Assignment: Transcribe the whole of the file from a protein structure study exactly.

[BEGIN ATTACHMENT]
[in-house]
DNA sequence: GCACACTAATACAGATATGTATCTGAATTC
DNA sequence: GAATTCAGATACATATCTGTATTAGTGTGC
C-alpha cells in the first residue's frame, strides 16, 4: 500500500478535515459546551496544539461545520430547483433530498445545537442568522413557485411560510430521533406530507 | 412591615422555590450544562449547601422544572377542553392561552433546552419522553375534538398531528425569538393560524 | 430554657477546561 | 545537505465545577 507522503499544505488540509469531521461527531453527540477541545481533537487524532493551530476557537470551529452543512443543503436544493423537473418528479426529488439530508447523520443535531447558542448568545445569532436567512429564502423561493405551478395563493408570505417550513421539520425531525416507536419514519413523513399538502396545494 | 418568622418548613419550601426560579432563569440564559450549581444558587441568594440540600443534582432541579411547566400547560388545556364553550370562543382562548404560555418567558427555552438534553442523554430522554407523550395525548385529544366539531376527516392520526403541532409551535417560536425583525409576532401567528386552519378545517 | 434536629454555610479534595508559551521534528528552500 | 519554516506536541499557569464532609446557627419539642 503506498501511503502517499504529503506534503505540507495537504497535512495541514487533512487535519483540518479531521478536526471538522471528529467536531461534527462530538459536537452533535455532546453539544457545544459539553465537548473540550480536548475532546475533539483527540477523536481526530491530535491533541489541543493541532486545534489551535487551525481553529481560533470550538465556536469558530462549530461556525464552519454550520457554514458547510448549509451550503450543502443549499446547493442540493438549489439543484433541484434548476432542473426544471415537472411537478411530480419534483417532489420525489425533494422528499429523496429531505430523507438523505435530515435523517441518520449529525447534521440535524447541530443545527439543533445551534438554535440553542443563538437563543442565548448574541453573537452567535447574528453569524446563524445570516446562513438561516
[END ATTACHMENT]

[in-house]
DNA sequence: GCACACTAATACAGATATGTATCTGAATTC
DNA sequence: GAATTCAGATACATATCTGTATTAGTGTGC
C-alpha cells in the first residue's frame, strides 16, 4: 500500500478535515459546551496544539461545520430547483433530498445545537442568522413557485411560510430521533406530507 | 412591615422555590450544562449547601422544572377542553392561552433546552419522553375534538398531528425569538393560524 | 430554657477546561 | 545537505465545577 507522503499544505488540509469531521461527531453527540477541545481533537487524532493551530476557537470551529452543512443543503436544493423537473418528479426529488439530508447523520443535531447558542448568545445569532436567512429564502423561493405551478395563493408570505417550513421539520425531525416507536419514519413523513399538502396545494 | 418568622418548613419550601426560579432563569440564559450549581444558587441568594440540600443534582432541579411547566400547560388545556364553550370562543382562548404560555418567558427555552438534553442523554430522554407523550395525548385529544366539531376527516392520526403541532409551535417560536425583525409576532401567528386552519378545517 | 434536629454555610479534595508559551521534528528552500 | 519554516506536541499557569464532609446557627419539642 503506498501511503502517499504529503506534503505540507495537504497535512495541514487533512487535519483540518479531521478536526471538522471528529467536531461534527462530538459536537452533535455532546453539544457545544459539553465537548473540550480536548475532546475533539483527540477523536481526530491530535491533541489541543493541532486545534489551535487551525481553529481560533470550538465556536469558530462549530461556525464552519454550520457554514458547510448549509451550503450543502443549499446547493442540493438549489439543484433541484434548476432542473426544471415537472411537478411530480419534483417532489420525489425533494422528499429523496429531505430523507438523505435530515435523517441518520449529525447534521440535524447541530443545527439543533445551534438554535440553542443563538437563543442565548448574541453573537452567535447574528453569524446563524445570516446562513438561516